This is the most expensive House race in history (more than $50 million has been spent) and the most eagerly awaited special election this year.
The Georgia 6th is an affluent and well-educated district that has elected Newt Gingrich, the former speaker; Johnny Isakson, now Georgia's senior US senator; and most recently Tom Price, who resigned in February to join the administration.
The most expensive House race in US history ends with the voting Tuesday night in a special election in North Atlanta billed as a referendum on Donald Trump's presidency. Recent polls have the two neck and neck.
Mr Ossoff narrowly failed to win the 50% needed to secure outright victory in the election for the Atlanta seat in April, forcing this run-off vote against Ms Handel. With questions swirling around ongoing investigations into whether the Trump campaign colluded with Russian Federation and the lack of major legislative accomplishments, many pundits believe an Ossoff win could panic Republicans into thinking their current approach isn't working.
Republicans are facing a sobering reminder of their president's poor approval ratings, as 30-year-old centrist Democrat Jon Ossoff, a filmmaker and onetime political assistant, clings to the narrowest of leads.
Republican candidate Karen Handel, shown campaigning in Alpharetta, Georgia, on June 19, is a former secretary of state of Georgia.
But as Democrats angle for an upset, Republicans in Georgia and across the country have fallen in line around their own candidate, Karen Handel.
The question is whether these scores of what have historically been reliably GOP voters are separating this race from their distaste for Trump and sticking with Handel - or have been turned off more broadly by the Republican brand under Trump and are willing to back Ossoff. All that attention has drawn nearly $60 million of spending from both sides - a record for a House race - into the suburban Atlanta district. The scramble to replace him has been entirely influenced by the unpopularity of the new president-despite the fact that Price has never collected less than 60% of the vote in 14 years of elections, the Democratic candidate has a chance to flip the district.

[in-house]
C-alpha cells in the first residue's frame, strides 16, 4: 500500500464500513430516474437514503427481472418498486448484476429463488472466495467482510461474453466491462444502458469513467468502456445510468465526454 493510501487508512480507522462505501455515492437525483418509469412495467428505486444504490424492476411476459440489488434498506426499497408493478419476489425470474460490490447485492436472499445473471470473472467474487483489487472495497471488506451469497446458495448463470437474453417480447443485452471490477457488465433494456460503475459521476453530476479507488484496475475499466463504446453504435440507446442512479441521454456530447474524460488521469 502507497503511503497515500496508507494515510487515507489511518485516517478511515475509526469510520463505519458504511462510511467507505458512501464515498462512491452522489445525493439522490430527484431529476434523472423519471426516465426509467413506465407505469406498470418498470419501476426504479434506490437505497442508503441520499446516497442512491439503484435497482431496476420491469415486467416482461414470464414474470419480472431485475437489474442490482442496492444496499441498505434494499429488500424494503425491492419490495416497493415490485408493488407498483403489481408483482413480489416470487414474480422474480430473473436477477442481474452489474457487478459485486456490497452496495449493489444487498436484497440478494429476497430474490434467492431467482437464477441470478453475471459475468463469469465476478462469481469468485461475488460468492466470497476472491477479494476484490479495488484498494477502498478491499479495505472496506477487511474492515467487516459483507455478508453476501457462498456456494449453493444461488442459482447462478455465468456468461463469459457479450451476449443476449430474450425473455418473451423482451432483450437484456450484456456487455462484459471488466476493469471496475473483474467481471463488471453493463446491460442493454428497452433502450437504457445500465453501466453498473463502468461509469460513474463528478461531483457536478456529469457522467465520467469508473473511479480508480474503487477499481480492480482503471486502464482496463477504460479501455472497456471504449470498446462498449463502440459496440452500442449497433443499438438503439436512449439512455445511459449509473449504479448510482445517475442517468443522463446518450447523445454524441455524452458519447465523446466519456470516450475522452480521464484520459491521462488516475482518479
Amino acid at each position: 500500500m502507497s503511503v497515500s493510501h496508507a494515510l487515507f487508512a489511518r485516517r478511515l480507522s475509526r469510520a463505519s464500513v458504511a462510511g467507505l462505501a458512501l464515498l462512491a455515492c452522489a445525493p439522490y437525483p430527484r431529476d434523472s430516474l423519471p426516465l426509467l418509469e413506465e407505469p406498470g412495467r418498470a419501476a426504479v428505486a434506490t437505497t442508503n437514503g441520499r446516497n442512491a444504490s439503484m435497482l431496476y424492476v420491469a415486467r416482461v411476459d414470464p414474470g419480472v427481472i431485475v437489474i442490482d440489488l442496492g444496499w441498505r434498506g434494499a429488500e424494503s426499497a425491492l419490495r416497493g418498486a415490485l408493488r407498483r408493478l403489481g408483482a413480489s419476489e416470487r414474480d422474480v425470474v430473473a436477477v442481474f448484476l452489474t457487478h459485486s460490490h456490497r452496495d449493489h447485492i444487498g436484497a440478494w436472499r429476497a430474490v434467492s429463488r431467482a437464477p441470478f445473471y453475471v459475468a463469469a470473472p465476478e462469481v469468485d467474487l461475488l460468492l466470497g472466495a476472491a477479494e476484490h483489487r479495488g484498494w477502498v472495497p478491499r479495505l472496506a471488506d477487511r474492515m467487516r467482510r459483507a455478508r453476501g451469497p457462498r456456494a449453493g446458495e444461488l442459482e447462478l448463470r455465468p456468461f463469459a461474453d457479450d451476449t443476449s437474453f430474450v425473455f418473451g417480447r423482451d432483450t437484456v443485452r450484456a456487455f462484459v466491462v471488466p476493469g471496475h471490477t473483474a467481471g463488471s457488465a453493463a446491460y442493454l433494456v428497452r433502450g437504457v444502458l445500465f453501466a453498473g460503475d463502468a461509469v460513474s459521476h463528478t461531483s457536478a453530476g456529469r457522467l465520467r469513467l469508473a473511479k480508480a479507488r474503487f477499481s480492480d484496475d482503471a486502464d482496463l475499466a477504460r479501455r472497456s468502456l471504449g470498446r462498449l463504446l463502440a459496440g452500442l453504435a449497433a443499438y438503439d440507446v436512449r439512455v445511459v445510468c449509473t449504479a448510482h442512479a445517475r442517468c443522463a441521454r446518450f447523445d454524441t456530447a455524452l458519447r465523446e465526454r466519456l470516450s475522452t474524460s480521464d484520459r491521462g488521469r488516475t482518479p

Many have their eye on reclaiming a Democratic majority in the House in 2018. Making his first bid for office, he has become a symbol of the Trump opposition movement.
The stakes are highest for Republicans, who have held the district since the Carter administration without much of a challenge to speak of.
For much of his campaign the young Democrat newcomer Jon Ossoff sought to harness local dissatisfaction with President Donald Trump, who carried this affluent, suburban district by only 1 percentage point in last year's presidential election.
Handel touts her experience in the private sector and has an agenda similar to Trump's. "We want people around the country to focus in and say: This is an opportunity for us to push back and hold MacArthur accountable for his actions". The polls in Cobb, Fulton and DeKalb counties - the three where the sixth district House seat is located - close at 7 p.m. ET on Tuesday.
If he wants to pull off a victory in a traditionally red seat, he'll need to drive up those numbers.
The outcome of Georgia's contest is likely to become a prism through which congressional Republicans view Trump - a reality with major policy and political implications. There's another contest in South Carolina Tuesday in which the Republican candidate is favored.
"It's not just symbolic - we really can't afford to lose any seats at this point", said Rep. Tom Rooney, R-Fla., noting that "the factions" among congressional Republicans make their majorities more tenuous in practice than they may seem on paper.
If Ossoff were to win, Democrats would have a clear victory that could help keep the party's hyper-engaged base - and donor community - energized.
Ossoff raised more than $23 million, most from outside Georgia.
The latest Real Clear Politics poll average shows Ossoff narrowly ahead of Handel with 49.3% to her 47.8%.